subtotal for flower seeds 

shipping charge for seeds

seed orders up to  $20.00    =  

 $4.00 shipping

$20.01 - $50.00    =  

 $6.00 shipping

$50.01-$100.00    =  

 $7.50 shipping

over $100.00    =    7.5 % of subtotal


  Flower Pictures   Wildflower Seed and Potted Plant Price list   Order Form    

Easyliving Wildflowers
PO Box  522
Willow Springs,  MO.  65793
Phone 417-469-2611 

We accept payment by check or money order and through PayPal

e-mail questions, comments, and orders to  john@easywildflowers.com

Native oenothera macrocarpa  missouri primrose plant distribution map complements of USDA, NRCS. 2001. The PLANTS Database, Version 3.1
  (http://plants.usda.gov). National Plant Data Center, Baton Rouge, LA 70874-4490 USA.
















Oenothera macrocarpa Nutt.
Big-fruit evening-primrose, Bigfruit evening-primrose, Fluttermill, Missouri evening-primrose, Missouri Primrose
Onagraceae (Evening-Primrose Family)
Synonyms: Oenothera macrocarpa ssp. macrocarpa, Oenothera missouriensis
USDA Native Status: Native to U.S.

The perennial big-fruit evening-primrose or Missouri evening-primrose can be trailing or upright usually growing 8-10 in. high. Its large 3-4 in. wide yellow flowers are showy. The four-petaled flowers which grow from the upper leaf axils open in the evening and close the next day sometimes fading reddish. The foliage is narrow thick and gray-green.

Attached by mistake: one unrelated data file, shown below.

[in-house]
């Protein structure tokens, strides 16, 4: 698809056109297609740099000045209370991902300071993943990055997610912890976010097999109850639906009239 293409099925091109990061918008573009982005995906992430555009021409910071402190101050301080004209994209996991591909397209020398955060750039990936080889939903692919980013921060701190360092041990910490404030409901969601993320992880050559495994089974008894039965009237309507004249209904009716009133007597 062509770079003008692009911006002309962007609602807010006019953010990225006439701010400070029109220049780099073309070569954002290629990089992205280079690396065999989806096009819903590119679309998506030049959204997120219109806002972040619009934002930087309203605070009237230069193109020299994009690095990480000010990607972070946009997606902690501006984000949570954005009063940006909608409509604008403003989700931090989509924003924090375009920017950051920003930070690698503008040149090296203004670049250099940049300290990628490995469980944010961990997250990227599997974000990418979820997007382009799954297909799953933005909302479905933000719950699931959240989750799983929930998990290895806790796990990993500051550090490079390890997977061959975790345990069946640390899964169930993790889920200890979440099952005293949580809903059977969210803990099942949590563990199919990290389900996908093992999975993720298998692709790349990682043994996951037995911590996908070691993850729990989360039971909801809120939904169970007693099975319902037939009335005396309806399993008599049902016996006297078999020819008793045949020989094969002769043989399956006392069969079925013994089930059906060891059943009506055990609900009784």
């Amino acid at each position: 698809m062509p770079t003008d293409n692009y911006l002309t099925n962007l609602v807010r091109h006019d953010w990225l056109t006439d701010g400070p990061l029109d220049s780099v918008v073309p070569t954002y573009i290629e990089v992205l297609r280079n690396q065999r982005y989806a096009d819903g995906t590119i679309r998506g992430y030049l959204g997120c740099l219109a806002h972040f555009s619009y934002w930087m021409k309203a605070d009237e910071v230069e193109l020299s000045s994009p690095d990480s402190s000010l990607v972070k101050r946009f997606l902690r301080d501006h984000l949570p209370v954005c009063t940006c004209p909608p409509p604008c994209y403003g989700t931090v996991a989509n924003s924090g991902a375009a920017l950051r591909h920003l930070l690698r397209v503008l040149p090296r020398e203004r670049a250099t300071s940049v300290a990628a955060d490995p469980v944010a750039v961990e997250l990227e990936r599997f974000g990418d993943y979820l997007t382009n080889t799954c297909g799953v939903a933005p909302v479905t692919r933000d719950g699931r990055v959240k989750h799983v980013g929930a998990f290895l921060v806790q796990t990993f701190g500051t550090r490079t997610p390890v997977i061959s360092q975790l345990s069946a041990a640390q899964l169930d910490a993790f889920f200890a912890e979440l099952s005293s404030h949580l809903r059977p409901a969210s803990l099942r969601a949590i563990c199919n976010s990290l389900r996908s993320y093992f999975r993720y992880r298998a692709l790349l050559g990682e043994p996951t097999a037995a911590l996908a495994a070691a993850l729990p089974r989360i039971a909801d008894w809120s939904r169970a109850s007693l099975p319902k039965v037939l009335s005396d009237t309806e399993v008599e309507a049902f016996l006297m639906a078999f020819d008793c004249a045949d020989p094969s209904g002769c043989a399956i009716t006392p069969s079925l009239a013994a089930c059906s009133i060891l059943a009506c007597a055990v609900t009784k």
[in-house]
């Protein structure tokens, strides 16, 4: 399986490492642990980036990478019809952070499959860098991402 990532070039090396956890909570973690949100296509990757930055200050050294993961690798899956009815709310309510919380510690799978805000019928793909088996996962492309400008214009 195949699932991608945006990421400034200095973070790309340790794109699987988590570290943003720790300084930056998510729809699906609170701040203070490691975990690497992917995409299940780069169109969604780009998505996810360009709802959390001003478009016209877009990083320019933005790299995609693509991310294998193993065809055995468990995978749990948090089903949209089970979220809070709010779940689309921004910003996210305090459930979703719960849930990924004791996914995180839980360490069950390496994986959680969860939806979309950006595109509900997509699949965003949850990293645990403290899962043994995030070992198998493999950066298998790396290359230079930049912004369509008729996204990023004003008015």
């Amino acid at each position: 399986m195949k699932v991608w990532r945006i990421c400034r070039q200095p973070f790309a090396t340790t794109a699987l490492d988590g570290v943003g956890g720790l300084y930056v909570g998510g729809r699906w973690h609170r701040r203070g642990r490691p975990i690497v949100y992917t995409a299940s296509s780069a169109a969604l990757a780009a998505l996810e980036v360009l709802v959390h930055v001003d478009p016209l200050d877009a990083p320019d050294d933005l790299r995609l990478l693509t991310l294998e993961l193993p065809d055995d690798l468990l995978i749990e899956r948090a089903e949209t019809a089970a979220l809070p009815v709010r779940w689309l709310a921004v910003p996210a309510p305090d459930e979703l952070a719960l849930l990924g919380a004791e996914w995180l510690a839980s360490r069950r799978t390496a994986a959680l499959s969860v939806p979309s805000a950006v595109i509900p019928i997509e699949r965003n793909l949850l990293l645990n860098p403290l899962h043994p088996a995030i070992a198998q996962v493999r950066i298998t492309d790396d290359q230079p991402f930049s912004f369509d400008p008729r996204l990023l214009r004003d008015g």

Bloom Information
Bloom Color: Yellow
Bloom Time: Apr , May , Jun , Jul , Aug

USA: AR , IL , KS , MO , NE , OK , TN , TX
Native Distribution: S.e. NE to TX e. to TN; introduced elsewhere
Native Habitat: Limestone glades and bluffs; roadsides; rocky prairies and hillsides

Growing Conditions
Water Use: Low
Light Requirement: Sun
Soil Moisture: Dry
Soil Description: Rocky gravelly or sandy soils. Calcareous Sandy Limestone-based Sandy Loam Medium Loam

 Stunning large four-petaled yellow flowers open in the early evening on a handsome plant with low mounding habit. Flowers are open for only one evening but the plant flowers over a long period of time.
texas comments: Missouri primrose has stunning large yellow flowers that open in the early evening. Flowers are open for only one evening but the plant flowers over a long period of time. It cannot withstand complete soil dryness. Remove spent blossoms and fertilize in spring with rose food to encourage more blooms.

Ornamental: Color Blooms ornamental Showy Attractive Rock gardens

Use Wildlife: Nectar-Moths
Conspicuous Flowers: yes
Interesting Foliage: yes
Attracts: Hummingbirds
Nectar Source: yes
Deer Resistant: Moderate

Propagation Material: Seeds
Description: This plant is easily propagated from seed sown in spring or fall or stem cuttings taken in early summer.
Seed Treatment: No treatment necessary.
Maintenance: Prevent complete soil dryness Remove spent blossoms Maintain mulch layer Fertilize in spring with rose food

Oenothera macrocarpa
Common Name: Missouri Primrose
A showy, trailing plant with large, yellow, fragrant flowers up to 4" across. Plants bloom for a long period from spring through summer.

Tolerates poor soil and drought but needs good drainage.

Best at the front of the border or in rock gardens. Also effective in wild gardens, meadows or native plant gardens. Can be used in containers.

10 Inches

12-18 Inches

Medium Yellow

USDA Hardiness Zone